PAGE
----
Date

Mon - 25.09.2017


apple

Apple CEO Steve Jobs has been compared to a real-life Willy Wonka many times, and today, with the unveiling of the much anticipated iPad, it's once again plain to see why. But will the iPad live up to all the hype it has attracted?

In a press release, Apple calls the iPad a "magical & revolutionary device at an unbelievable price." PC World's Melissa Perenson reported that she had time to play around with the iPad at the San Francisco unveiling, and was "a bit underwhelmed." She also wrote that she "can see a lot of really useful applications for the iPad, but the reality is that it looks and behaves like an iPhone on steroids. And that's not exactly a good thing."

The tablet-like device for browsing the Internet, reading and sending e-mail, watching videos, playing games, reading and more has a 9.7 inch (25 centimetres) LED-backlit display. It will retail for US$499 for the 16-gigabyte model, half the price of what some analysts predicted, Bloomberg pointed out. The 32-gig model will cost $599. It will be available in late March worldwide, and Wi-Fi + 3G models of the iPad will be available in April in the United State and other selected countries for $629 for the 16GB model, $729 for the 32GB model and $829 for the 64GB model.

Author

Leah McBride Mensching

Date

2010-01-28 00:18

Apple is scheduled to introduce its tablet computer at an event in San Francisco Wednesday, and in doing so, may give the media industry "a chance to undo mistakes of the past," The New York Times reported yesterday. Apple is expected to market the tablet as a way for companies to charge for content, which could prove to be a valuable new revenue stream.

However, there is a catch. In making content available on the tablet, content creators could fall into the same trap they have with other devices, such as e-readers: losing their direct relationship with customers to Apple and having to follow pricing restrictions.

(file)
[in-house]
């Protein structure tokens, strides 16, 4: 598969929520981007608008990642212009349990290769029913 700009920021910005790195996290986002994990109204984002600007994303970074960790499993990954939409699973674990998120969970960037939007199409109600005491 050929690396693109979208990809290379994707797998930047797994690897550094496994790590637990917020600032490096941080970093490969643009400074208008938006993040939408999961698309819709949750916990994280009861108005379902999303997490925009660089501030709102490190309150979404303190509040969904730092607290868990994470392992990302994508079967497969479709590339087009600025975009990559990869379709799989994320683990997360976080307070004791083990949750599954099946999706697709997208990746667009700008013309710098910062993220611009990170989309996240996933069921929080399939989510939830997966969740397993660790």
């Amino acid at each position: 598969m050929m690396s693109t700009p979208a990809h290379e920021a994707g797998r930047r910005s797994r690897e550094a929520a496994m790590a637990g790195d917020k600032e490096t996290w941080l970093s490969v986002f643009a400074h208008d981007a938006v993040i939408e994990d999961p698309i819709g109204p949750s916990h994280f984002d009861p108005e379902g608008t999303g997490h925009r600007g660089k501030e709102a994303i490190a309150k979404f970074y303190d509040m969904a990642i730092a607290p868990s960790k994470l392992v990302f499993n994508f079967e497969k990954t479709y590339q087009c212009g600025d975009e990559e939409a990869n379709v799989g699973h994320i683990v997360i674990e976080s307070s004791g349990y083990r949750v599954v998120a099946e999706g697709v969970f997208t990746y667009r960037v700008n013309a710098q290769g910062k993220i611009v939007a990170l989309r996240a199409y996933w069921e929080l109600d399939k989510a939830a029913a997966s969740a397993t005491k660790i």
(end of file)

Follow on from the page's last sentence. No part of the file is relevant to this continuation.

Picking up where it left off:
But there is optimism.

"The iPhone was a harbinger," Trip Hawkins, a founder of Electronic Arts and now chief executive of Digital Chocolate, which makes games for cellphones, told The Times. "When you have a device that is this convenient and fun for consumers to use, you can get a lot more people interested in paying for and engaging with the content. Big media companies should be all over this like a cheap suit."

Author

Leah McBride Mensching

Date

2010-01-27 00:12

Apple Chief Executive Steve Jobs suggested that he may be able to restructure industries such as textbooks, newspapers and television, the Wall Street Journal reported today. "People familiar with the talks" said Apple has been discussing possible ventures with book, magazine and newspaper publishers such as the New York Times Co., Condé Nast Publications Inc. and HarperCollins Publishers, as well as its owner, Rupert Murdoch's News Corp.

Author

Alisa Zykova

Date

2010-01-21 22:29

France Télécom/Orange Executive Stephane Richard hinted in an interview today with France's radio channel Europe 1 that his company may soon be offering the much awaited Apple tablet, CNet reported. He responded "yes" to the question of whether a tablet with a Web cam would be launched by Apple.